American farmers are facing unprecedented challenges. Trade wars, several years of low commodity prices, extreme weather and the COVID-19 pandemic led to a record government bailout of U.S. agriculture in 2020, with federal payments to farmers projected to hit up to $47 billion.

This federal aid represents approximately 42% of net farm income and is keeping many farmers afloat, but these difficult economic conditions have still led to rising farm debt and bankruptcies.

At the same time, farmers and the entire food supply chain are facing growing pressure to reduce their environmental impacts, from water pollution to greenhouse gas emissions, of which agriculture contributes approximately 10% of all U.S. emissions.

As President-elect Joe Biden assembles his transition teams and looks toward building a better future, he has the opportunity to boost agricultural resilience in ways that improve the health of rural communities and ecosystems.

Here are three ways federal policymakers can prioritize rural resilience in 2021.

First, federal policymakers should support new revenue streams and other incentives for farmers, ranchers and forest owners to prioritize and scale climate-smart practices that build soil health, sequester carbon, reduce greenhouse gas emissions and improve water quality.

Practices like cover crops, no-till and diverse crop rotations have proven financial benefits, in addition to increasing the resilience of the land. However, farmers face short-term costs and risk when adopting these practices. Policies that help farmers overcome these barriers not only benefit farmers, but all Americans who deserve access to clean water and a healthy environment.

Second, federal policymakers should look to the 2018 farm bill, which included important conservation provisions that were the result of robust collaboration across the aisle and with diverse partners in the agriculture and environmental communities. The programs that have grown through this collaboration, including the Environmental Quality Improvement Program and the Regional Conservation Partnership Program, have created a strong foundation that policymakers should build on to scale up conservation.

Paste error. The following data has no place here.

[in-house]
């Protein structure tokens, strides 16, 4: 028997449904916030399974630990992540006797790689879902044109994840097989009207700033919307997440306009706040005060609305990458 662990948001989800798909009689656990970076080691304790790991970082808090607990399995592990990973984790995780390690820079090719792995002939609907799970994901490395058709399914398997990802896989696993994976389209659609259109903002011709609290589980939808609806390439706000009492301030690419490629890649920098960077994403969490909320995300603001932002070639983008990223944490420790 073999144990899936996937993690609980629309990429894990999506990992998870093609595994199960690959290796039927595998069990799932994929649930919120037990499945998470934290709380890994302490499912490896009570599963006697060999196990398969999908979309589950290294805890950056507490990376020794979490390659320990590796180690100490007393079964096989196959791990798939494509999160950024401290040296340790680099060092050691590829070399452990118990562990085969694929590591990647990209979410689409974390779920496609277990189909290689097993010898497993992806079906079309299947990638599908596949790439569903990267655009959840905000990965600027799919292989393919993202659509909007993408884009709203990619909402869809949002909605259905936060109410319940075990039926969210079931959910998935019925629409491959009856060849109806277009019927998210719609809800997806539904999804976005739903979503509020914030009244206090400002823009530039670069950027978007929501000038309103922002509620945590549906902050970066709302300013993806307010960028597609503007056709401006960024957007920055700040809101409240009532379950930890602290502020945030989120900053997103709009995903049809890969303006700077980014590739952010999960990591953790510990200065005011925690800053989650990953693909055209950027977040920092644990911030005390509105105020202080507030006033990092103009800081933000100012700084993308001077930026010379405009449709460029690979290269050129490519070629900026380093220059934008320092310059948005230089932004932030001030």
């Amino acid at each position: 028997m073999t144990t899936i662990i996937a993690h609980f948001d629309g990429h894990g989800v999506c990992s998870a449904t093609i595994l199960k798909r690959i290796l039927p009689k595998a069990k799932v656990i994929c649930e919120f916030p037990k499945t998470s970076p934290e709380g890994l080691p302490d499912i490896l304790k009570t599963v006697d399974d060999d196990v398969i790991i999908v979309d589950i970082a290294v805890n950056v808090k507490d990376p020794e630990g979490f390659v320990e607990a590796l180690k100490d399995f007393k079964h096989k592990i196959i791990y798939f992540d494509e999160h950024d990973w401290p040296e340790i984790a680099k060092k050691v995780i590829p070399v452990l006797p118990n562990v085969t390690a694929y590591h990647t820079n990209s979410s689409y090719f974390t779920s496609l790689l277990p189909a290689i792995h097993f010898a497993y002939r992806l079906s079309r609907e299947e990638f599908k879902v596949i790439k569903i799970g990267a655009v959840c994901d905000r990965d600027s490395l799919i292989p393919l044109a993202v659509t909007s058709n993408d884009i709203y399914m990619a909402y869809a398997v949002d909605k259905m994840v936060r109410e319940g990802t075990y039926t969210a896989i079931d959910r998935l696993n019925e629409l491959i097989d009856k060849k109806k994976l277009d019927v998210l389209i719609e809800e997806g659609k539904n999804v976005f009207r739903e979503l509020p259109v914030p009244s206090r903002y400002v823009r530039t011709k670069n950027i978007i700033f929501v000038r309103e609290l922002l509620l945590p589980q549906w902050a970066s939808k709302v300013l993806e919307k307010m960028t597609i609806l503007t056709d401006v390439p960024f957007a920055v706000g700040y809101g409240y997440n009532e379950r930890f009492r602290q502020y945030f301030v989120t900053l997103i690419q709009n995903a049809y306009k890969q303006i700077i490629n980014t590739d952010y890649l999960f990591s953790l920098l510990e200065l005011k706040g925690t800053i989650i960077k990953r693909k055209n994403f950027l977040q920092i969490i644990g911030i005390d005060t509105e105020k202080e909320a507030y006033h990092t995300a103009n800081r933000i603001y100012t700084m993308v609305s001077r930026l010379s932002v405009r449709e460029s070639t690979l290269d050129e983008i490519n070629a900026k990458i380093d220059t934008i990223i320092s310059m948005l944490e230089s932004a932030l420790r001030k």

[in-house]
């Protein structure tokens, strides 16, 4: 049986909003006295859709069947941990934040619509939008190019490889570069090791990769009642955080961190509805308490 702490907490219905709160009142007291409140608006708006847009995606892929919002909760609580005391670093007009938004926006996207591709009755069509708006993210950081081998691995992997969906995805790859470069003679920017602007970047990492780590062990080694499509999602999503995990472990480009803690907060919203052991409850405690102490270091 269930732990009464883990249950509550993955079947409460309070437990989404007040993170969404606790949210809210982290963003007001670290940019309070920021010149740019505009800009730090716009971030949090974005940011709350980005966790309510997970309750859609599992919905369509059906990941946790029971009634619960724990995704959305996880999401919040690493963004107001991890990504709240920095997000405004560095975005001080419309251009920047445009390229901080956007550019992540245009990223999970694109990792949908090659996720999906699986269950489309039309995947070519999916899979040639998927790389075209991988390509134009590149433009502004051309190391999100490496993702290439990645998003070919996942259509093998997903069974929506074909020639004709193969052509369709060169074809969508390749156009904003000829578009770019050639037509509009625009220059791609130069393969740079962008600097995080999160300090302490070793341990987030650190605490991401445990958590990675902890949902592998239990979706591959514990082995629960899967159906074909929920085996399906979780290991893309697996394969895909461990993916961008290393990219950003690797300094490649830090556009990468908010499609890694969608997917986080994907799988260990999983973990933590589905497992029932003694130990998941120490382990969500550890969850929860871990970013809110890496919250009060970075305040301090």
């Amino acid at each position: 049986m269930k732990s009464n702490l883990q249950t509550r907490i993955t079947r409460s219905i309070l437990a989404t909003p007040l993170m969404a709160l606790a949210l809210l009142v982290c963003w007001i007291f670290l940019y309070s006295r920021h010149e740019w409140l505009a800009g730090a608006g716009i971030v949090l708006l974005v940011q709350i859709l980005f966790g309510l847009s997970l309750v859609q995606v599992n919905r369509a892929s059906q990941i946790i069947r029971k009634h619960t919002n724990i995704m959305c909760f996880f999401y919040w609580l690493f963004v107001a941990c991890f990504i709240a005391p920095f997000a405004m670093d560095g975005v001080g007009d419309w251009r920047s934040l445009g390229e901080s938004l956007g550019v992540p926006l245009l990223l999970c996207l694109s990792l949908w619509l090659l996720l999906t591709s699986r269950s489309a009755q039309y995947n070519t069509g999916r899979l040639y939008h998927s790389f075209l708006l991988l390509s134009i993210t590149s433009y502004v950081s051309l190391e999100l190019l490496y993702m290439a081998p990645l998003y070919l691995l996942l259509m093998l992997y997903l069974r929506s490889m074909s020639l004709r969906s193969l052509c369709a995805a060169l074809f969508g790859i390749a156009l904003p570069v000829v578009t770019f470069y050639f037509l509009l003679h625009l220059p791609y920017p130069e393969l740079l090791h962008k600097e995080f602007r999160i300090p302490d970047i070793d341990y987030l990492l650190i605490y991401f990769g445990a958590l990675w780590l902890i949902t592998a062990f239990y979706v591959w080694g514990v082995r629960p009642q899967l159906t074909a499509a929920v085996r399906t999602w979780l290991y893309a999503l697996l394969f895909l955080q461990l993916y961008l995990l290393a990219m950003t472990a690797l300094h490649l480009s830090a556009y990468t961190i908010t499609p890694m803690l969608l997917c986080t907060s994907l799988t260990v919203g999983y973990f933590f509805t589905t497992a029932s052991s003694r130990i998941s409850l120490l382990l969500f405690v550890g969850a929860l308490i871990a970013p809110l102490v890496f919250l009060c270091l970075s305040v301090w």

Third, federal agencies overseeing crop insurance and farm credit should incorporate the risk reduction benefits of agricultural conservation practices in the pricing and terms of agricultural finance and insurance products. This would address some of the challenges raised in a recent report by a subcommittee of the Commodities Futures Trading Commission that highlighted the vulnerability of the U.S. agriculture sector and its financial institutions to climate change. 

Agricultural banks and crop insurers can reduce their risk, and that of their farmer clients, by creating incentives for resilient farming practices. This could include loan and insurance products that recognize and reward resilient practices like no-till, cover crops and extended crop rotations. Such products would reduce harmful disincentives to conservation and support farmer adoption of practices that reduce risk to their farms, banks, insurers and, ultimately, American taxpayers.

Given all of the challenges that our rural communities face, America’s farmers need more than the band-aid of ad-hoc federal payments. They need a farm economy that allows them the opportunity to make a living from their crops, from the land that has supported generations of farming families.

These three areas present ripe opportunities to help transform our farm economy to build climate resilience, improve water quality and support long-term agricultural productivity. They offer a clear starting point to build back a better, healthier and more vibrant agriculture sector in America, for our nation’s farms, our rural economies and our future. 

Britt Groosman is Vice President of Ecosystems at Environmental Defense Fund, where she helps create environmentally effective and economically sound solutions for working landscapes, including farms, ranches and forests.